A friend tells you what you want to hear, a kick-ass friend tells you what you need to hear.
It takes an incredible amount of trust and vulnerability to let people see our personal warts—the blemishes we develop over a lifetime as a result of bad choices, actions that are inconsistent with our value systems, embarrassments, self-imposed pain as well as hurt inflected by the people closest to us. Taking off masks and allowing our most authentic selves to be seen takes courage, but it also takes a reciprocal trust you can’t share with a casual friend.
I’m blessed to have several kick-ass friends in my life. They are the people who will offer a supportive shoulder, hug me when I’m down and humor my mental-stew muddling. These are also the same people who call me out when I’m making bad choices, when I’m not being the best me I can be—basically they are the people who have no problem telling me very directly when I’m being an idiot. These are the people I need in my life even more than I need a cheerleader or sympathetic ear.
It’s not easy when my kick-ass friends kick my ass. In fact it hurts. I have to breathe deeply, open my mind and not fall into a pit of defensiveness. I have to listen and remember constructive criticism comes from an intentional place of well-meaning, of love and support. Relinquishing enough self-control and being openly vulnerable with someone else, letting down my guard, is always my most challenging personal struggle.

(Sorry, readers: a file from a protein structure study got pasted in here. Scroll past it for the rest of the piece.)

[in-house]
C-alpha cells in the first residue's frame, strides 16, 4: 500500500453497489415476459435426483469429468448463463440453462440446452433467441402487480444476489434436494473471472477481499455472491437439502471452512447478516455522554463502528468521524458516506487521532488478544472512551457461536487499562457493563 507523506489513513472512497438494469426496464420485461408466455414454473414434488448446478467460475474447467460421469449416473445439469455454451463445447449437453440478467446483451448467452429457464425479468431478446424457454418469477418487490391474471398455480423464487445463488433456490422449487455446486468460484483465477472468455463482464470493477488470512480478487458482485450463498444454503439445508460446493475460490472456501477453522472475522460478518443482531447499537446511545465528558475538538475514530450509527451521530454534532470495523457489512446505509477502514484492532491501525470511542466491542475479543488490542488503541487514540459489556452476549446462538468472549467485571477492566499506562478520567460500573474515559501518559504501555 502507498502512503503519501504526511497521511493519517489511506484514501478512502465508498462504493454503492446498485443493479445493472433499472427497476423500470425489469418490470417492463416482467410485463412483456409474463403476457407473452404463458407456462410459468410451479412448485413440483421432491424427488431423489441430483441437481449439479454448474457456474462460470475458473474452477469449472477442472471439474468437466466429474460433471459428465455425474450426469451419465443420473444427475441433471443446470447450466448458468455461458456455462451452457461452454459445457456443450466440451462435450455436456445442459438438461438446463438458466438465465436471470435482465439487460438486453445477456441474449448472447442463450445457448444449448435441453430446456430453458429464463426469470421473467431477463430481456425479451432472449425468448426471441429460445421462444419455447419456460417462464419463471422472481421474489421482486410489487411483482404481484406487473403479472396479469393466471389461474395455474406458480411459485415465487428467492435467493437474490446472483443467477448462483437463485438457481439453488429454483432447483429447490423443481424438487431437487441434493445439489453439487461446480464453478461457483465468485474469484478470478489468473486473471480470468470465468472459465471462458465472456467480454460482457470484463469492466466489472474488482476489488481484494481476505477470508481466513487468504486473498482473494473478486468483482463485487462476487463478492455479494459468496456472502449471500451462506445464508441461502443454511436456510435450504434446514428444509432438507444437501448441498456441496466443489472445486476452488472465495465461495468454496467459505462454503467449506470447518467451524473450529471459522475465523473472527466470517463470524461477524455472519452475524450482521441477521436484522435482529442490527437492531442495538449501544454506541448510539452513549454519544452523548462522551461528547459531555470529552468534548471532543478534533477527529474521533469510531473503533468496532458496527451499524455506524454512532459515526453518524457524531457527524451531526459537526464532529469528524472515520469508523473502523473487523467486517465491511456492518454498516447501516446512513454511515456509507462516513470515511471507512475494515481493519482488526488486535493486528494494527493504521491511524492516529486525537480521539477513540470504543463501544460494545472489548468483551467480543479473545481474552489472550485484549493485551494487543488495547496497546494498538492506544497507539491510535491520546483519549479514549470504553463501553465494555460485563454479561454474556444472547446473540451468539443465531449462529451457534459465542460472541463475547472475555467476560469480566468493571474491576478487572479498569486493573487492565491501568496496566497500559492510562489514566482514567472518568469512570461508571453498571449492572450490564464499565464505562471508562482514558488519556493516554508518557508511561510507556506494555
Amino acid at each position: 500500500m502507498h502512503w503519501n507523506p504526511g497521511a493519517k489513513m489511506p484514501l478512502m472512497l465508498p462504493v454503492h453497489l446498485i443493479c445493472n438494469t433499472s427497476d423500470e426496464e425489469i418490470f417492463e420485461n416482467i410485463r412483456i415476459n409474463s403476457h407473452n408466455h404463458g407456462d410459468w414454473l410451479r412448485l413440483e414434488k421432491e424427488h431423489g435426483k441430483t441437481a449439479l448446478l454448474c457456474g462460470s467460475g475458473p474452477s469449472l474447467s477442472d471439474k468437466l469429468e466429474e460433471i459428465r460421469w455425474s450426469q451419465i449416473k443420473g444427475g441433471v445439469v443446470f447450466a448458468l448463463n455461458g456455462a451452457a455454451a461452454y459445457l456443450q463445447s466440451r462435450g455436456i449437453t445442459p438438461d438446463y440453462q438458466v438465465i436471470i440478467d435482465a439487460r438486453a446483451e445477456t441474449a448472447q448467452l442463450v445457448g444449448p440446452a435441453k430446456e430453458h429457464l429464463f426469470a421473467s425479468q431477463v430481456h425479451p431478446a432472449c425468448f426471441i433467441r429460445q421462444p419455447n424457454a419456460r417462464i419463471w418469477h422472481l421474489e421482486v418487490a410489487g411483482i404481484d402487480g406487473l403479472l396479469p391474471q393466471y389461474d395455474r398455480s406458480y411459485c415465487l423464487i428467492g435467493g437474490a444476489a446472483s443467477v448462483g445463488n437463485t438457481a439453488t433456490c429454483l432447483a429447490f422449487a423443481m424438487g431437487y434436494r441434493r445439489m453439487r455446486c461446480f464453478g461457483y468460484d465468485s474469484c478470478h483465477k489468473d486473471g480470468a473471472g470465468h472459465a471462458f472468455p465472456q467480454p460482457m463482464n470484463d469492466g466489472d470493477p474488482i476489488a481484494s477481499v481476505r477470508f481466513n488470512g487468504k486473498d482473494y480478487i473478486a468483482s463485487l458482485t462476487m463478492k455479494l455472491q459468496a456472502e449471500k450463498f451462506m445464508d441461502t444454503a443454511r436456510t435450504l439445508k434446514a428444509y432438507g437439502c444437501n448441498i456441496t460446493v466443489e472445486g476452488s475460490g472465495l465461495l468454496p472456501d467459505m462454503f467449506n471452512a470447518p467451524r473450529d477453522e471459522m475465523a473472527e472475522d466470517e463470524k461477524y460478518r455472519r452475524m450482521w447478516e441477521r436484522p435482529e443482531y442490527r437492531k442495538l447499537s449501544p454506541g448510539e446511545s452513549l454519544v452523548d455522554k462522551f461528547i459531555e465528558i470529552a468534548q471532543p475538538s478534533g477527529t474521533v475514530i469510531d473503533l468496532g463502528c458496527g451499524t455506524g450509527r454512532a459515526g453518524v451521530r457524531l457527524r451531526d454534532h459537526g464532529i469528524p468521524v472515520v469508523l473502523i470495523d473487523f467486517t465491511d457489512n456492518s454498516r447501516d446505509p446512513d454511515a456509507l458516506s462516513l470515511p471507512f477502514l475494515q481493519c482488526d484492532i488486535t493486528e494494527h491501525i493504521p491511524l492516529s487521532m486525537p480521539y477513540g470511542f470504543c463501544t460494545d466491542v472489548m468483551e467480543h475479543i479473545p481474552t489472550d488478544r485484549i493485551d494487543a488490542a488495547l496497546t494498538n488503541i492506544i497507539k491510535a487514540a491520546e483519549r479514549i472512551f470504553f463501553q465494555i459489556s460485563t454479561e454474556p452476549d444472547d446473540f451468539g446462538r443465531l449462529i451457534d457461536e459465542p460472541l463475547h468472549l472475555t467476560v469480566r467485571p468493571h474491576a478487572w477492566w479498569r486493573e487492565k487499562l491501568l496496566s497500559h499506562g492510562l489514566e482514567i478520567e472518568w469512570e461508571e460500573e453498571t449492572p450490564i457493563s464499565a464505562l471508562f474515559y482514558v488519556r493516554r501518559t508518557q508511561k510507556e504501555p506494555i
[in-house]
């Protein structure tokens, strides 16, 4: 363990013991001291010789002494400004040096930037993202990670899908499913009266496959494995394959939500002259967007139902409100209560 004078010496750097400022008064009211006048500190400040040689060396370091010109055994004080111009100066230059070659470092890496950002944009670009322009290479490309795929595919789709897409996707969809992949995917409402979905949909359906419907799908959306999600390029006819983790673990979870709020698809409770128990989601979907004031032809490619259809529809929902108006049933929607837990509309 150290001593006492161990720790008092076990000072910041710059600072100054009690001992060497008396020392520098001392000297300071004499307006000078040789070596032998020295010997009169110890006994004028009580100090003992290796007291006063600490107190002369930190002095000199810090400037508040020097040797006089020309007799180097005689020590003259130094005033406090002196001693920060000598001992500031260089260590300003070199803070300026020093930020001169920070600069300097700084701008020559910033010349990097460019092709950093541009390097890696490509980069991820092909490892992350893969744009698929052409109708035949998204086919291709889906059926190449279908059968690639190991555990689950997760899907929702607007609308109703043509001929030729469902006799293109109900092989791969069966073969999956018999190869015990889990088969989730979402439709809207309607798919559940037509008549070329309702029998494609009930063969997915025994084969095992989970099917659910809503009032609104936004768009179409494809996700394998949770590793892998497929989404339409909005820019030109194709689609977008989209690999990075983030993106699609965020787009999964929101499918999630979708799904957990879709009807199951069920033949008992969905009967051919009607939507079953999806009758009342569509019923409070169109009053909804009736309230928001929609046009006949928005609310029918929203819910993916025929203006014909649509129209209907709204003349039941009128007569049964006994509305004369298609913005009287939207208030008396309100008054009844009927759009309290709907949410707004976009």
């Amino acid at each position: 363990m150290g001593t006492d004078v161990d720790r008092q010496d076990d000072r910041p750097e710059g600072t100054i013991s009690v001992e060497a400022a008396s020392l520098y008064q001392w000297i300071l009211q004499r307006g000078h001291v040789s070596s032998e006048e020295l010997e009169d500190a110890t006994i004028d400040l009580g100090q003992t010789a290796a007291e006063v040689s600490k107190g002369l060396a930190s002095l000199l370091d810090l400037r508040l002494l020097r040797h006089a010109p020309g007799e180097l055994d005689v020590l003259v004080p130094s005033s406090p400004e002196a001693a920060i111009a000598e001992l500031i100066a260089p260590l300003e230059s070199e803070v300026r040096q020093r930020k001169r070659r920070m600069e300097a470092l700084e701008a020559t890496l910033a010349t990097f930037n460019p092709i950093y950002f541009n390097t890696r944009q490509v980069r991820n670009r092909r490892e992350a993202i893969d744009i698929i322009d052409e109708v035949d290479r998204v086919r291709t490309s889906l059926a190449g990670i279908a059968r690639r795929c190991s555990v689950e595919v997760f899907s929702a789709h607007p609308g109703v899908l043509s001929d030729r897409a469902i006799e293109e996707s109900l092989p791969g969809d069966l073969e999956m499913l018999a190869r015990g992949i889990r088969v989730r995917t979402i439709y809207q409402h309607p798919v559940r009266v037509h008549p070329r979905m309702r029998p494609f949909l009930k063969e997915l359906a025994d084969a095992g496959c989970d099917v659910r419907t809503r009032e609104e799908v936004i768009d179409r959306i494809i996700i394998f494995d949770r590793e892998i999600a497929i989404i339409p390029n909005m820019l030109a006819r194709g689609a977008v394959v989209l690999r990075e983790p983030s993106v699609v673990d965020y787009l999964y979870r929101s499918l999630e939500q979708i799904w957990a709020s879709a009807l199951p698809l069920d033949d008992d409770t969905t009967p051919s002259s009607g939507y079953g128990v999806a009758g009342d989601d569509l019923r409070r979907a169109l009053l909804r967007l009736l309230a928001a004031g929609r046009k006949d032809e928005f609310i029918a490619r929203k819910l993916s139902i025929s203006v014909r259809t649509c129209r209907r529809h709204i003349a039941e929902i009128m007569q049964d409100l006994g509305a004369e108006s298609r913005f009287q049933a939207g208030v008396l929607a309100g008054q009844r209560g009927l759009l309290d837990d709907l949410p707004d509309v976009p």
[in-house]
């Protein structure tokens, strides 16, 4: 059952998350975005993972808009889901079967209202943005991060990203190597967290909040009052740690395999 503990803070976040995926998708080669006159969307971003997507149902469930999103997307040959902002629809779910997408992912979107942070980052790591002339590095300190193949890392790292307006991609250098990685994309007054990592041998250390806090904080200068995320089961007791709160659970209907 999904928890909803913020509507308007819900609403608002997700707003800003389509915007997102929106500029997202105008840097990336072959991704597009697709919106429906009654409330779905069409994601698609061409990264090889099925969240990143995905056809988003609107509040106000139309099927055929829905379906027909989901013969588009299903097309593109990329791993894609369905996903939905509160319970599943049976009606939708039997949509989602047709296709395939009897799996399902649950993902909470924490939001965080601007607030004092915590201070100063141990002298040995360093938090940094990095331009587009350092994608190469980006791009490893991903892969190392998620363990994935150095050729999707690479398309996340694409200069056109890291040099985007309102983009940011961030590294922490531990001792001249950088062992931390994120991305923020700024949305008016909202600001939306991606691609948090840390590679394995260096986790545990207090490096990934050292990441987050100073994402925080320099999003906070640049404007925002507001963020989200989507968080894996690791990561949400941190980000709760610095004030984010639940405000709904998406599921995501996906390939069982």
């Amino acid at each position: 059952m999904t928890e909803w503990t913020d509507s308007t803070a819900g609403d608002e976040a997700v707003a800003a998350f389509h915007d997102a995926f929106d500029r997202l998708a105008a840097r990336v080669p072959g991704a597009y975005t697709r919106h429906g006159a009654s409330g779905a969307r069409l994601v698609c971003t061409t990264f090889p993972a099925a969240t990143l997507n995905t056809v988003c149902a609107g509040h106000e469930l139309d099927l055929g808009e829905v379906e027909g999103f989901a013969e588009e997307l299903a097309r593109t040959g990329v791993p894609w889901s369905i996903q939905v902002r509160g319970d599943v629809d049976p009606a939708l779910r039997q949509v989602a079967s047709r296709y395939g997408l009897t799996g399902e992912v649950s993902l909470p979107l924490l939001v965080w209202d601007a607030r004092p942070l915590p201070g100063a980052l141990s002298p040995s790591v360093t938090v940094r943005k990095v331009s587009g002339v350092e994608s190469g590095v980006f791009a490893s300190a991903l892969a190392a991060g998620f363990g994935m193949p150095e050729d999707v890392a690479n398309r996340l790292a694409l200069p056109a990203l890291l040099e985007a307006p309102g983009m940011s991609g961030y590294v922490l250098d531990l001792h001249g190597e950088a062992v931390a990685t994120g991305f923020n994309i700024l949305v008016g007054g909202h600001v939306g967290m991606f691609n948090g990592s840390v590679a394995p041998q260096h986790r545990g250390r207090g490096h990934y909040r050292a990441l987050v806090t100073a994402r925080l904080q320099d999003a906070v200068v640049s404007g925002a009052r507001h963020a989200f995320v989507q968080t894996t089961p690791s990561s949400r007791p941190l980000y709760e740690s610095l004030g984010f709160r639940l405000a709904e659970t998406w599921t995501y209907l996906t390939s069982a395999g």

A few days ago one of my kick-ass friends confronted me about why I was no longer writing creatively. I threw out a litany of reasons, excuses really, all of which he basically brushed aside and instead of buying into my pity party, he pelted me between the eyes with several “remember whens” of different times in my life when I faced adversity and won, and then he challenged me—always a sure-fire way to tap my pride and get me to take action. He challenged me to write something, anything, by sundown today. “I don’t care what you write,” he said. “I don’t even care if it’s one line just to say you’re alive, but it needs to be something because you’re floundering, you’ve lost some of your confidence and you’re letting fear dictate what you do. That’s not who you are.”
I have about an hour left before sundown.
What about you—do you have friends you trust enough to let you know when you’re being an idiot? Are you a kick-ass friend to someone else, or do you shrink from the responsibility of giving pivotal, honest feedback when you know your friend is not being honest with herself?